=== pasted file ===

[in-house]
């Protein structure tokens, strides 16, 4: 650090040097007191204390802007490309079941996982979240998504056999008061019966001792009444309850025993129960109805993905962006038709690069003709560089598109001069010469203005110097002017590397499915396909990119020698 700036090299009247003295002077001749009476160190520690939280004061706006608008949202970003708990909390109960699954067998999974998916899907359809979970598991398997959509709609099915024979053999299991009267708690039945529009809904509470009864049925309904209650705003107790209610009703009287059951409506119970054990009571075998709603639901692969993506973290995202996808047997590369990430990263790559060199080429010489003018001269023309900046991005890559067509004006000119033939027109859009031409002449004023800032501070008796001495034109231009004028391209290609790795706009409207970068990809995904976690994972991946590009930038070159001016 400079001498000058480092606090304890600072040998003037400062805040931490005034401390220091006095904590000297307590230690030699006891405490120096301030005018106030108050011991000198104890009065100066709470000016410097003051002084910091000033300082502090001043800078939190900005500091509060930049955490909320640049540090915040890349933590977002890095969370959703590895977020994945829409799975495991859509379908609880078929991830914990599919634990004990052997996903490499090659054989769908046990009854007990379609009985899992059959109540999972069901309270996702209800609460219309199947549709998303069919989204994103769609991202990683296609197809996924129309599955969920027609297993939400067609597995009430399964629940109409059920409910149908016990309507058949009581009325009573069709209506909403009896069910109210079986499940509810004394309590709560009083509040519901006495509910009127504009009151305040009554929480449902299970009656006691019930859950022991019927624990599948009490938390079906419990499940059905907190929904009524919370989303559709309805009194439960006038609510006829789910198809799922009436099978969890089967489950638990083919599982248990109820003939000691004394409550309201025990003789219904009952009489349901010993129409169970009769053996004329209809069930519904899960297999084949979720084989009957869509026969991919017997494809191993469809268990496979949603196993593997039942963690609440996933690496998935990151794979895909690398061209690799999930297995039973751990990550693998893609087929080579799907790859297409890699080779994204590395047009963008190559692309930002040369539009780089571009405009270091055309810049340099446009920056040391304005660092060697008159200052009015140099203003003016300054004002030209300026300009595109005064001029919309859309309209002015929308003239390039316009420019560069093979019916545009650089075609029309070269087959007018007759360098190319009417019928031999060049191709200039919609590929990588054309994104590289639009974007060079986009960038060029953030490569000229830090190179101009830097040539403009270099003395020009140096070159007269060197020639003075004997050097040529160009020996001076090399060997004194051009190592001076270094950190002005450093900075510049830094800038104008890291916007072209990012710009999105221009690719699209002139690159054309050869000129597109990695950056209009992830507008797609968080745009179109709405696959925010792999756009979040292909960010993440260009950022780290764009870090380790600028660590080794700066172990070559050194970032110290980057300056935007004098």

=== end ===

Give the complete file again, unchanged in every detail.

[in-house]
């Protein structure tokens, strides 16, 4: 650090040097007191204390802007490309079941996982979240998504056999008061019966001792009444309850025993129960109805993905962006038709690069003709560089598109001069010469203005110097002017590397499915396909990119020698 700036090299009247003295002077001749009476160190520690939280004061706006608008949202970003708990909390109960699954067998999974998916899907359809979970598991398997959509709609099915024979053999299991009267708690039945529009809904509470009864049925309904209650705003107790209610009703009287059951409506119970054990009571075998709603639901692969993506973290995202996808047997590369990430990263790559060199080429010489003018001269023309900046991005890559067509004006000119033939027109859009031409002449004023800032501070008796001495034109231009004028391209290609790795706009409207970068990809995904976690994972991946590009930038070159001016 400079001498000058480092606090304890600072040998003037400062805040931490005034401390220091006095904590000297307590230690030699006891405490120096301030005018106030108050011991000198104890009065100066709470000016410097003051002084910091000033300082502090001043800078939190900005500091509060930049955490909320640049540090915040890349933590977002890095969370959703590895977020994945829409799975495991859509379908609880078929991830914990599919634990004990052997996903490499090659054989769908046990009854007990379609009985899992059959109540999972069901309270996702209800609460219309199947549709998303069919989204994103769609991202990683296609197809996924129309599955969920027609297993939400067609597995009430399964629940109409059920409910149908016990309507058949009581009325009573069709209506909403009896069910109210079986499940509810004394309590709560009083509040519901006495509910009127504009009151305040009554929480449902299970009656006691019930859950022991019927624990599948009490938390079906419990499940059905907190929904009524919370989303559709309805009194439960006038609510006829789910198809799922009436099978969890089967489950638990083919599982248990109820003939000691004394409550309201025990003789219904009952009489349901010993129409169970009769053996004329209809069930519904899960297999084949979720084989009957869509026969991919017997494809191993469809268990496979949603196993593997039942963690609440996933690496998935990151794979895909690398061209690799999930297995039973751990990550693998893609087929080579799907790859297409890699080779994204590395047009963008190559692309930002040369539009780089571009405009270091055309810049340099446009920056040391304005660092060697008159200052009015140099203003003016300054004002030209300026300009595109005064001029919309859309309209002015929308003239390039316009420019560069093979019916545009650089075609029309070269087959007018007759360098190319009417019928031999060049191709200039919609590929990588054309994104590289639009974007060079986009960038060029953030490569000229830090190179101009830097040539403009270099003395020009140096070159007269060197020639003075004997050097040529160009020996001076090399060997004194051009190592001076270094950190002005450093900075510049830094800038104008890291916007072209990012710009999105221009690719699209002139690159054309050869000129597109990695950056209009992830507008797609968080745009179109709405696959925010792999756009979040292909960010993440260009950022780290764009870090380790600028660590080794700066172990070559050194970032110290980057300056935007004098």